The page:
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Spotted Wing Drosophila (SWD) Update: August 7th. SWD Fruit Injury Increasing in Ulster and Dutchess County

Male SWD (Image. HVRL)

Male SWD (Image. HVRL)

Yesterday at the Hudson Valley Research Lab in Highland, NY we had the first capture of Spotted Wing Drosophila (SWD) in traps placed in peach as well as the invasive edge host plant, Tartarian Honeysuckle (Lonicera tartarica). No damage was observed to sound, undamaged peach, nor did we find infestations in honeysuckle fruit. Damage assessment have been relatively low to raspberry and blackberry in Ulster County compared to the past two years. In 20 fruit sample assessments for both eggs and larva in multiple Ulster sites we are showing a range of 4 to 15% fruit injury. That is a fraction of the injury we observed to these fruit at this time last season. Yet, it is on the rise and growers should begin management in brambles where the fly has been captured.

Tatarian Honeysuckle (Lonicera tatarica)

Tatarian Honeysuckle (Lonicera tatarica)

Of the small fruit grown and sampled in the Hudson Valley we have observed raspberry and blackberry to be a favored host of the SWD, relative to blueberry and strawberry. These commodities will require intensive management strategies. In raspberry or blackberry patches where SWD have been captured and or fruit injury has been observed, management should begin at the first available application window to reduce adult populations and egg laying. In these cultivars a tight management schedule of 3-4 days may be needed if populations continue to increase. Blueberry have been successfully managed with a 7-day program.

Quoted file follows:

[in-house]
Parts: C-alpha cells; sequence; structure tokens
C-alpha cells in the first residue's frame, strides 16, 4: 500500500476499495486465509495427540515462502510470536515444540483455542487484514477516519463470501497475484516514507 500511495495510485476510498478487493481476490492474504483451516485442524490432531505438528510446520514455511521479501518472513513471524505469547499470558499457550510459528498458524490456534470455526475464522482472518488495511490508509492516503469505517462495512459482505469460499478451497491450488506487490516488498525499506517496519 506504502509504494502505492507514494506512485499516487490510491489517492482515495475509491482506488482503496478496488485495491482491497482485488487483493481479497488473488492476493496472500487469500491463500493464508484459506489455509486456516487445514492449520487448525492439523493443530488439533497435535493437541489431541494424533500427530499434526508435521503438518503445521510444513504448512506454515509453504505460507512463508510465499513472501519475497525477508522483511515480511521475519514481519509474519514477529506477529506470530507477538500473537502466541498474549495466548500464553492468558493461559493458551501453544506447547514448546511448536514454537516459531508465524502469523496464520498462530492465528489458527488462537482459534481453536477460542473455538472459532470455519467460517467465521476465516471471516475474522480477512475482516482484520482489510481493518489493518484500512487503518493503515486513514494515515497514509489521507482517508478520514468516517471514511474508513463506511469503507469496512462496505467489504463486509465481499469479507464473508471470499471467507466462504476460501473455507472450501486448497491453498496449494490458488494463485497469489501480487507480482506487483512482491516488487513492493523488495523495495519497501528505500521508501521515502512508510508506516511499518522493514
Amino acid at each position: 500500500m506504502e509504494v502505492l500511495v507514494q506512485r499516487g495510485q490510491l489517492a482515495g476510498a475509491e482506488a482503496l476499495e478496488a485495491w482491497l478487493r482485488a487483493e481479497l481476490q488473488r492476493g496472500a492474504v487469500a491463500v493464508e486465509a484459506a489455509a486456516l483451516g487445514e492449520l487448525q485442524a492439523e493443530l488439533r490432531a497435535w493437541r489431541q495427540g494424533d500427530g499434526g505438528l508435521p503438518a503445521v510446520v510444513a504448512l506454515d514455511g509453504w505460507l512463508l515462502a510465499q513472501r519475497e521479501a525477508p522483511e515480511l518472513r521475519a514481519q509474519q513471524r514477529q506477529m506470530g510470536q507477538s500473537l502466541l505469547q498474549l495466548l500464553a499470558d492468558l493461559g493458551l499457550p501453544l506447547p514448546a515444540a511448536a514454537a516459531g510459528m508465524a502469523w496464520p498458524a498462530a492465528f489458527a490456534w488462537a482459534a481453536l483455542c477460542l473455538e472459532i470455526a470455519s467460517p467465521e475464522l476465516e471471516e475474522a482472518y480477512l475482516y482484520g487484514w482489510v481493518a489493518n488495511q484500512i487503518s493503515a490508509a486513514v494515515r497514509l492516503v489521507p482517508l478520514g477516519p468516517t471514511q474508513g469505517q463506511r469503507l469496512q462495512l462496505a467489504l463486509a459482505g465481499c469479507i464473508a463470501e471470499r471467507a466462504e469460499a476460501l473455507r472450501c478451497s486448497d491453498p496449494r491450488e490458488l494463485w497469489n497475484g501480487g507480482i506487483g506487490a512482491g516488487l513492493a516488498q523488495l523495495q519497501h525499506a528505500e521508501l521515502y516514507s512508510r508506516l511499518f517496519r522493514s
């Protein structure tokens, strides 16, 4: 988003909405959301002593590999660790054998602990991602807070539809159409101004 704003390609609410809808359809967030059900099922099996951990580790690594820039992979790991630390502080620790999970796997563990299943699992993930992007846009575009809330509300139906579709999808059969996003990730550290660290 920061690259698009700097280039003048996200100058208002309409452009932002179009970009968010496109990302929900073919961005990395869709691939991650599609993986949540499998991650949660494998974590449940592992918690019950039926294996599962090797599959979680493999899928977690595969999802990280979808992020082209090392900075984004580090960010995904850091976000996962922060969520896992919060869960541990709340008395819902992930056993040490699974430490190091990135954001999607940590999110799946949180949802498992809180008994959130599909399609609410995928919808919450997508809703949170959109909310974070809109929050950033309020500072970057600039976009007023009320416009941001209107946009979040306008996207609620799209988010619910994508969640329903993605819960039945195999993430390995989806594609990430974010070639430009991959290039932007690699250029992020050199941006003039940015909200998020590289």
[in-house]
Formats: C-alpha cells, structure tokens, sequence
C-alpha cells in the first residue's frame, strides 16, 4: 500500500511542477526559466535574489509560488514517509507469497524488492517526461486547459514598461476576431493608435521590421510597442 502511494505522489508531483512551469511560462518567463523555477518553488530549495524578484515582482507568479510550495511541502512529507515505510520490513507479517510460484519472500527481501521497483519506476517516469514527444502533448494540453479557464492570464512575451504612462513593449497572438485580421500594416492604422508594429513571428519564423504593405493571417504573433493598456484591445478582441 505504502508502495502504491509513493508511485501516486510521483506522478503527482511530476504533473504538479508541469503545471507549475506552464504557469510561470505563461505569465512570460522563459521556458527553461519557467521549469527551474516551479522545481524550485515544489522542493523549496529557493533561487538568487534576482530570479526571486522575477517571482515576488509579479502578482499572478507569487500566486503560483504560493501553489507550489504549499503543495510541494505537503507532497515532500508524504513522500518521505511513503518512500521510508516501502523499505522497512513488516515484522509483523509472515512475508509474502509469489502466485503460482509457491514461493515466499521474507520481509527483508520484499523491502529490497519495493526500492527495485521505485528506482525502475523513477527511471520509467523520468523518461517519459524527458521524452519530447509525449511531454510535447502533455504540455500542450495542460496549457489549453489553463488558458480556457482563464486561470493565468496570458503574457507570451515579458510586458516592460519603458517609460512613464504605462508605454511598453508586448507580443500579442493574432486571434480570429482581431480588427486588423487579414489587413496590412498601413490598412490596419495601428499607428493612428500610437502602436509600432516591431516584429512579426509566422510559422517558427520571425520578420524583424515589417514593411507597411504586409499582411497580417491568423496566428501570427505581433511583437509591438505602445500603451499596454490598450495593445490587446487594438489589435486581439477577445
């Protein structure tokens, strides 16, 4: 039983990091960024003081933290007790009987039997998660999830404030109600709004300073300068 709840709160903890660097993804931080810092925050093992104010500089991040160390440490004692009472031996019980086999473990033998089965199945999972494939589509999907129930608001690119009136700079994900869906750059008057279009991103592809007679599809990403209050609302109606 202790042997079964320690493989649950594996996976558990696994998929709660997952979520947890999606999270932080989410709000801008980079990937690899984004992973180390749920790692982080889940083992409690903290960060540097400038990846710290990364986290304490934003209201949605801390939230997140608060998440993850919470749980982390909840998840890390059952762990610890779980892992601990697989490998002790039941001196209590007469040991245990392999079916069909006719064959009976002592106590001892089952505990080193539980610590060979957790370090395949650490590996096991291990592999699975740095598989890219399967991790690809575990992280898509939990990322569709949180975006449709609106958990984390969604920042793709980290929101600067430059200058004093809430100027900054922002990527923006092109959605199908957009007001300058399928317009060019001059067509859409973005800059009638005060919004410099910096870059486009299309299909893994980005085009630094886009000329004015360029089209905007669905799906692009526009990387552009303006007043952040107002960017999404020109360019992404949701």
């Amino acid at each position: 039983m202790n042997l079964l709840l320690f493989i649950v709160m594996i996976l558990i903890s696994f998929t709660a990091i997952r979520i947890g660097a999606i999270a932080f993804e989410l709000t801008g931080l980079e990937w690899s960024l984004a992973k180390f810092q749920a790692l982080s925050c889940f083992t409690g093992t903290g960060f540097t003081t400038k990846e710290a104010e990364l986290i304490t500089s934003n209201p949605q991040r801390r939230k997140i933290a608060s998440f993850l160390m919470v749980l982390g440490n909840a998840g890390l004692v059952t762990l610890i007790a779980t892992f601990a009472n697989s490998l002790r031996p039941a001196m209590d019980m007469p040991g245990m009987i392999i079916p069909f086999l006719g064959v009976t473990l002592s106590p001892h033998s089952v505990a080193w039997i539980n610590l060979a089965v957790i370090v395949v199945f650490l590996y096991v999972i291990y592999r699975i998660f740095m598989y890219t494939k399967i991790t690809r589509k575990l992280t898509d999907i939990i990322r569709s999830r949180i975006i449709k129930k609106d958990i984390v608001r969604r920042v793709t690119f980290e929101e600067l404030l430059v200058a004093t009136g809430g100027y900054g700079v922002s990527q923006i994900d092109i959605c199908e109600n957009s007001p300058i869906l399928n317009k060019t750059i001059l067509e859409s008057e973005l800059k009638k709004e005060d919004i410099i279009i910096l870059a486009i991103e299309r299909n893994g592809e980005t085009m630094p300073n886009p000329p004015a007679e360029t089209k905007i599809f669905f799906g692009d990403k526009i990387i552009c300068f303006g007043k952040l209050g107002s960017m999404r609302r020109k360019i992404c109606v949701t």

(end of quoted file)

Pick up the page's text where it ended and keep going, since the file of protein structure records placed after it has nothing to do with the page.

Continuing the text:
Rotating plots within a block may be needed to maintain daily harvesting while cleaning the brambles of all fruit to reset management and eliminate eggs and larva in fruit may be an important part of late season management. Removal and complete destruction of infested berries will also reduce newly developing populations to aid in management. Keeping fruit cold (34-38F) directly after harvest will arrest egg and larval development. Prolonged exposure to these low temperatures for 4d will dramatically reduce egg and larva survival.

Conventional and Organic Management Options for NYS grown small fruit:
Insecticides labeled in NYS to manage SWD

SWD Egg and respiratory horn on raspberry

SWD Egg and respiratory horn on raspberry

To date, SWD have been captured in the Hudson Valley counties of Westcester, Dutchess and Ulster in raspberry, blueberry and blackberry plantings. Given the increasing number of SWD finds we are seeing in the northeast, it would be wise to begin trapping efforts in brambles and blueberry fields as flies increase from localized to regional populations. Although very little damage has occurred in Hudson Valley fruit, It is likely that SWD damage to small fruit will begin over the upcoming week as adults establish and build in populations in berry patches.

Introduction: Spotted Wing Drosophila, Drosophila suzukii (SWD) is a vinegar fly native to East Asia. Established in the Eastern US since 2012, it has become an invasive insect pest of small fruit and to a lesser degree, cherry and grape. Information on insect biology is located here..

Monitoring: Traps we are presently using are made of red plastic 16 oz. solo cups and lids with a black band of electrical tape. Traps are baited with apple cider vinegar (ACV), as the attractant killing solution. Approximately 30, 1/8″ holes, are drilled around the top 3/4 of the cup, leaving a 3′ gap to pour out the ACV solution in a strip of 2″ x 2″ netting to access the number of captured flies. A yeast, flour & sugar bait mixed with water is added to a 5 oz. fixed position cup along the top edge.

SWD Egg on Raspberry.

SWD Egg on Raspberry.

SWD Red Solo Cup Trap. Image UNH

SWD Red Solo Cup Trap. Image UNH Cooperative Extension

The Cornell Spotted Wing Drosophila web site hosts a map of the counties in which SWD is being trapped. Updates on presence based on trap findings can be found here.

SWD Identification using key characteristics.

SWD Identification using key characteristics.